Even the disciples, to whom the teaching of Jesus was first addressed, knew well that they needed more than guidance in the way that they should go. … They did not yet know fully how Jesus could make them children of God; but they did know that He could do it and He alone. And in that trust all the theology of the great Christian creeds was in expectation contained.
At this point, an objection may arise. May we not—the modern liberal will say— may we not now return to that simple trust of the disciples? May we not cease to ask how Jesus saves; may we not simply leave the way to Him? … Should not our trust be in a Person rather than in a message; in Jesus, rather than in what Jesus did; in Jesus’ character rather than in Jesus’ death?
Plausible words these are—plausible, and pitifully vain. Can we really return to Galilee; are we really in the same situation as those who came to Jesus when He was on earth? Can we hear Him say to us, ‘Thy sins are forgiven thee’? These are serious questions, and they cannot possibly be ignored. … But we are separated by nineteen centuries from the One who alone could give us aid. How can we bridge the gulf of time that separates us from Jesus?
Some persons would bridge the gulf by the mere use of the historical imagination. ‘Jesus is not dead,’ we are told, ‘but lives on through His recorded words and deeds; we do not need even to believe it all; even a part is sufficient; the wonderful personality of Jesus shines out clear from the Gospel story. Jesus, in other words, may still be known; let us simply—without theology, without controversy, without inquiry about miracles—abandon ourselves to His spell, and He will heal us.’ …
Certainly the Jesus of the Gospels is a real, a living Person. But that is not the only question. We are going forward far too fast. Jesus lives in the Gospels—so much may freely be admitted—but we of the twentieth century, how may we come into vital relation to Him? He died nineteen hundred years ago. . . .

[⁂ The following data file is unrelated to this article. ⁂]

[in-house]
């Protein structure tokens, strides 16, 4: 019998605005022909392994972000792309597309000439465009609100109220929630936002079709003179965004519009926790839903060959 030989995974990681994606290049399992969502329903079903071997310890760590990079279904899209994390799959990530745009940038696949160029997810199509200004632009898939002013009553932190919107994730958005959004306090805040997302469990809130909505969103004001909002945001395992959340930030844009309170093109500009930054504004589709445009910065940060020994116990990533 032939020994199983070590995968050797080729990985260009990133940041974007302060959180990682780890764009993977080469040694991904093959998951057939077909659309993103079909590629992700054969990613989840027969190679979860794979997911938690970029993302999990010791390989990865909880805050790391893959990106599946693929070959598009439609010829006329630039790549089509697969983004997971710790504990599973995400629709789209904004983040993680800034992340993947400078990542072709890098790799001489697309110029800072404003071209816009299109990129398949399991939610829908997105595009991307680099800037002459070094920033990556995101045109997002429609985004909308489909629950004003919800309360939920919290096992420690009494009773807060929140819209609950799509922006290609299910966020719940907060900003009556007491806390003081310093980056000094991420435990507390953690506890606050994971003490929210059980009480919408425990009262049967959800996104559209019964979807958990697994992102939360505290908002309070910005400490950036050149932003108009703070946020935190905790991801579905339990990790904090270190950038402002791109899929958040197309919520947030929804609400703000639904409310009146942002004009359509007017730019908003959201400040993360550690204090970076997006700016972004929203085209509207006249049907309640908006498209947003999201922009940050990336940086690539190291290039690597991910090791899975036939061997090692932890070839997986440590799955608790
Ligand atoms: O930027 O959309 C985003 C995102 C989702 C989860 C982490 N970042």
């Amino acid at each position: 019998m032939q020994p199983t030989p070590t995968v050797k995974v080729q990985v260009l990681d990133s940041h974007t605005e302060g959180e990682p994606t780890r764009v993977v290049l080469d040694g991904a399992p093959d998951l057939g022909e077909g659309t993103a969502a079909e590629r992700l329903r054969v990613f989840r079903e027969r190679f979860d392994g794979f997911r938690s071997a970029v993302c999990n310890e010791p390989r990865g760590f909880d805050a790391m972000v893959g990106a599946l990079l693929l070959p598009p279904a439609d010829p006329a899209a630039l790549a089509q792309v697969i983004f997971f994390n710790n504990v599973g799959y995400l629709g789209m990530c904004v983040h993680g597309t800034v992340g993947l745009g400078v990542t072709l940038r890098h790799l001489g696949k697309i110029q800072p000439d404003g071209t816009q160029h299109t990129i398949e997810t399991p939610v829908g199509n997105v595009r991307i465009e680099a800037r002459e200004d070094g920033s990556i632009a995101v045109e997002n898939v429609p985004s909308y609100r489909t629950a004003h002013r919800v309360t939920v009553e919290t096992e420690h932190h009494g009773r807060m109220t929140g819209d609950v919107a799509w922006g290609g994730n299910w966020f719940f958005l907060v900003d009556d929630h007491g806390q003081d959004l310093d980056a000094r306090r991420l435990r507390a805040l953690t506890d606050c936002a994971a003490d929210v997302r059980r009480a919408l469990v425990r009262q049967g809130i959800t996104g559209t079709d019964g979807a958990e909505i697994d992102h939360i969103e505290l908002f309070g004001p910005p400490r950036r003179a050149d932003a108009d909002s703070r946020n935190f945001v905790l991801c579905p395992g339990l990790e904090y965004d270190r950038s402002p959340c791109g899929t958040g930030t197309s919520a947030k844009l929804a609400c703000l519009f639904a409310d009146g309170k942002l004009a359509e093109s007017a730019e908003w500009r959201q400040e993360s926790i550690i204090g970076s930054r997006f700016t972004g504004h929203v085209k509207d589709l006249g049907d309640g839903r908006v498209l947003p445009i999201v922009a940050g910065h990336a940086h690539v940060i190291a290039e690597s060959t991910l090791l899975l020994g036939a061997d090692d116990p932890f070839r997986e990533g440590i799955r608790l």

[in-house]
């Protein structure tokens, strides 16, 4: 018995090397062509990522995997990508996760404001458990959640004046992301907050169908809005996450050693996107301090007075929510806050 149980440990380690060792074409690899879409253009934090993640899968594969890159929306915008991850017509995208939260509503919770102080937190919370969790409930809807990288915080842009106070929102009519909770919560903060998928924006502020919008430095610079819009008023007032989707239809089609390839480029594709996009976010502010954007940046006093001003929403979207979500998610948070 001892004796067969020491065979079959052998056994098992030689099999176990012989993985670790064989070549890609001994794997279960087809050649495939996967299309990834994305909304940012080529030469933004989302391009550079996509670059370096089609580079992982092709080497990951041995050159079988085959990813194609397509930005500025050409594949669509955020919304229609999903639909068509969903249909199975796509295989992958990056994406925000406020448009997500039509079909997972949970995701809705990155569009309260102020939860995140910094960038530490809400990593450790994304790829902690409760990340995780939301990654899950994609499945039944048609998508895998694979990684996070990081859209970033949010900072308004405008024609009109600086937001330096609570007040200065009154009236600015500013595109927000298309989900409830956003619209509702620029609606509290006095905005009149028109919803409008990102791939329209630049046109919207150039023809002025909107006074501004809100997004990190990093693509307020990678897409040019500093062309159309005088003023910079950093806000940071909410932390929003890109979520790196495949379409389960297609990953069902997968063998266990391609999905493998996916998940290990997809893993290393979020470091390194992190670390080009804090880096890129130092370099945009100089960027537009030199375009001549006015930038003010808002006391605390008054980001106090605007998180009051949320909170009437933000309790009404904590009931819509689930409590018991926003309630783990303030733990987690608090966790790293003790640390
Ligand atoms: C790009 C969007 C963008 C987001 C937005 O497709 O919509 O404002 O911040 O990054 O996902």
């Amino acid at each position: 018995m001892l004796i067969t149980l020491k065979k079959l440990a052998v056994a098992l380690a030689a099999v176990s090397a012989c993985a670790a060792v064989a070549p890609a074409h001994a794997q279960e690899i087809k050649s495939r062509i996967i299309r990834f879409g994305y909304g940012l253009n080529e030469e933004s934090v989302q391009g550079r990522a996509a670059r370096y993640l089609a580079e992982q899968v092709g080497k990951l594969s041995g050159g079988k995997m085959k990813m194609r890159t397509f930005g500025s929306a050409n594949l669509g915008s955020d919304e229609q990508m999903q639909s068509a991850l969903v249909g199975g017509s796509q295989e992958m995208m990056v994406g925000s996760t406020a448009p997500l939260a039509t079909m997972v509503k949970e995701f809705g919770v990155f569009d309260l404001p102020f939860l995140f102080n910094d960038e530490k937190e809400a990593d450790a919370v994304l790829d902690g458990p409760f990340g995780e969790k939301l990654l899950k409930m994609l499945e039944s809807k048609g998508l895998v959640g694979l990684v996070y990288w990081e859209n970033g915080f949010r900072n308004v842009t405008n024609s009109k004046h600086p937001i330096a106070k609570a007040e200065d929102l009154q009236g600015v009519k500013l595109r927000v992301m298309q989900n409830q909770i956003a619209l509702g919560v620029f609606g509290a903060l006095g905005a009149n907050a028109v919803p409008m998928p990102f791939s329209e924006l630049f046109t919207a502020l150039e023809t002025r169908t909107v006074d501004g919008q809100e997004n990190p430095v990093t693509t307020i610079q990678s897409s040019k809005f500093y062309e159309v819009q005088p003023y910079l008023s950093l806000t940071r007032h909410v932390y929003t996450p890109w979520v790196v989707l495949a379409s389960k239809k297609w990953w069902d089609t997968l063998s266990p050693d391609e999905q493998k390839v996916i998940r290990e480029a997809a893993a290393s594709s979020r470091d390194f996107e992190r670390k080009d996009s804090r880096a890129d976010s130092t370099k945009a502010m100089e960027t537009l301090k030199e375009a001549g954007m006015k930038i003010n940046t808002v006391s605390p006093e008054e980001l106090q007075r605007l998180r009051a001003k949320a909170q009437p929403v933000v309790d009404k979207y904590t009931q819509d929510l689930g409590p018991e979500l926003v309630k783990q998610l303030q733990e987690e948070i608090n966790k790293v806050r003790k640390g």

Let us not deceive ourselves. A Jewish teacher of the first century can never satisfy the longing of our souls. Clothe Him with all the art of modern research, throw upon Him the warm, deceptive calcium-light of modern sentimentality; and despite it all common sense will come to its rights again, and for our brief hour of self-deception— as though we had been with Jesus—will wreak upon us the revenge of hopeless disillusionment.
But, says the modern preacher, are we not, in being satisfied with the ‘historical’ Jesus, the great teacher who proclaimed the Kingdom of God, merely restoring the simplicity of the primitive gospel? No, we answer, you are not, but, temporally at least, you are not so very far wrong. You are really returning to a very primitive stage in the life of the Church. Only, that stage is not the Galilean springtime. For in Galilee men had a living Savior. There was one time and one time only when the disciples lived, like you, merely on the memory of Jesus. When was it? It was a gloomy, desperate time. It was the three sad days after the crucifixion. Then and then only did Jesus’ disciples regard Him merely as a blessed memory. ‘We trusted,’ they said, ‘that it had been he which should have redeemed Israel. . . .’